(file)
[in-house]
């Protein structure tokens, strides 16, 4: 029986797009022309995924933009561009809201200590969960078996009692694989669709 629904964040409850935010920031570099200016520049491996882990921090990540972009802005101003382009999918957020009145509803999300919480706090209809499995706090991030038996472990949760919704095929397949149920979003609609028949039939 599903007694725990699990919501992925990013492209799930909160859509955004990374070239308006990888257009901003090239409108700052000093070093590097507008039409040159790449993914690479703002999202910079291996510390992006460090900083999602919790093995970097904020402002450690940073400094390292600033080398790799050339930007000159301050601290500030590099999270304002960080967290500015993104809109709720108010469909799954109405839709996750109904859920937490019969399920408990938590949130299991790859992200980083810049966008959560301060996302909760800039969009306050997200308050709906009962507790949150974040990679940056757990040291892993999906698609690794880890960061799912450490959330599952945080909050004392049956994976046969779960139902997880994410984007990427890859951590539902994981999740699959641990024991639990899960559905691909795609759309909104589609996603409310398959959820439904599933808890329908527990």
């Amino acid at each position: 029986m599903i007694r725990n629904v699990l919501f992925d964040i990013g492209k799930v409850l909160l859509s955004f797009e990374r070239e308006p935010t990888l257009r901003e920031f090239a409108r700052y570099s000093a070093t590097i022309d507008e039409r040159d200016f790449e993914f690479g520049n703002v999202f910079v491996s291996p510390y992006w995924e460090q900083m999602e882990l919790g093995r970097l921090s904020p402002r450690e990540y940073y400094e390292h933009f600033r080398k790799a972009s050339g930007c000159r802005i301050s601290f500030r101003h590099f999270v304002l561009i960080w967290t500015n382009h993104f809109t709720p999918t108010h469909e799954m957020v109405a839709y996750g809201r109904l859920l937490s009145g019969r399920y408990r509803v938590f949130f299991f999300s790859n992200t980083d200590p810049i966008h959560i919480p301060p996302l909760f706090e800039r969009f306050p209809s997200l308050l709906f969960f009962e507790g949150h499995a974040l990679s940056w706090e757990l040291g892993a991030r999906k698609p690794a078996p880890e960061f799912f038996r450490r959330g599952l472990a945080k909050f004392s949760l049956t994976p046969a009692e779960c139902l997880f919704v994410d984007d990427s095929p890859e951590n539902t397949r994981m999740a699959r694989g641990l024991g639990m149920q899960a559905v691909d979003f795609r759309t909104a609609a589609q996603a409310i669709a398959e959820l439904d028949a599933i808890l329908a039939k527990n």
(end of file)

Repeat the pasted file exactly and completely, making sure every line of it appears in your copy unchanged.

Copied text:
[in-house]
């Protein structure tokens, strides 16, 4: 029986797009022309995924933009561009809201200590969960078996009692694989669709 629904964040409850935010920031570099200016520049491996882990921090990540972009802005101003382009999918957020009145509803999300919480706090209809499995706090991030038996472990949760919704095929397949149920979003609609028949039939 599903007694725990699990919501992925990013492209799930909160859509955004990374070239308006990888257009901003090239409108700052000093070093590097507008039409040159790449993914690479703002999202910079291996510390992006460090900083999602919790093995970097904020402002450690940073400094390292600033080398790799050339930007000159301050601290500030590099999270304002960080967290500015993104809109709720108010469909799954109405839709996750109904859920937490019969399920408990938590949130299991790859992200980083810049966008959560301060996302909760800039969009306050997200308050709906009962507790949150974040990679940056757990040291892993999906698609690794880890960061799912450490959330599952945080909050004392049956994976046969779960139902997880994410984007990427890859951590539902994981999740699959641990024991639990899960559905691909795609759309909104589609996603409310398959959820439904599933808890329908527990």
């Amino acid at each position: 029986m599903i007694r725990n629904v699990l919501f992925d964040i990013g492209k799930v409850l909160l859509s955004f797009e990374r070239e308006p935010t990888l257009r901003e920031f090239a409108r700052y570099s000093a070093t590097i022309d507008e039409r040159d200016f790449e993914f690479g520049n703002v999202f910079v491996s291996p510390y992006w995924e460090q900083m999602e882990l919790g093995r970097l921090s904020p402002r450690e990540y940073y400094e390292h933009f600033r080398k790799a972009s050339g930007c000159r802005i301050s601290f500030r101003h590099f999270v304002l561009i960080w967290t500015n382009h993104f809109t709720p999918t108010h469909e799954m957020v109405a839709y996750g809201r109904l859920l937490s009145g019969r399920y408990r509803v938590f949130f299991f999300s790859n992200t980083d200590p810049i966008h959560i919480p301060p996302l909760f706090e800039r969009f306050p209809s997200l308050l709906f969960f009962e507790g949150h499995a974040l990679s940056w706090e757990l040291g892993a991030r999906k698609p690794a078996p880890e960061f799912f038996r450490r959330g599952l472990a945080k909050f004392s949760l049956t994976p046969a009692e779960c139902l997880f919704v994410d984007d990427s095929p890859e951590n539902t397949r994981m999740a699959r694989g641990l024991g639990m149920q899960a559905v691909d979003f795609r759309t909104a609609a589609q996603a409310i669709a398959e959820l439904d028949a599933i808890l329908a039939k527990n």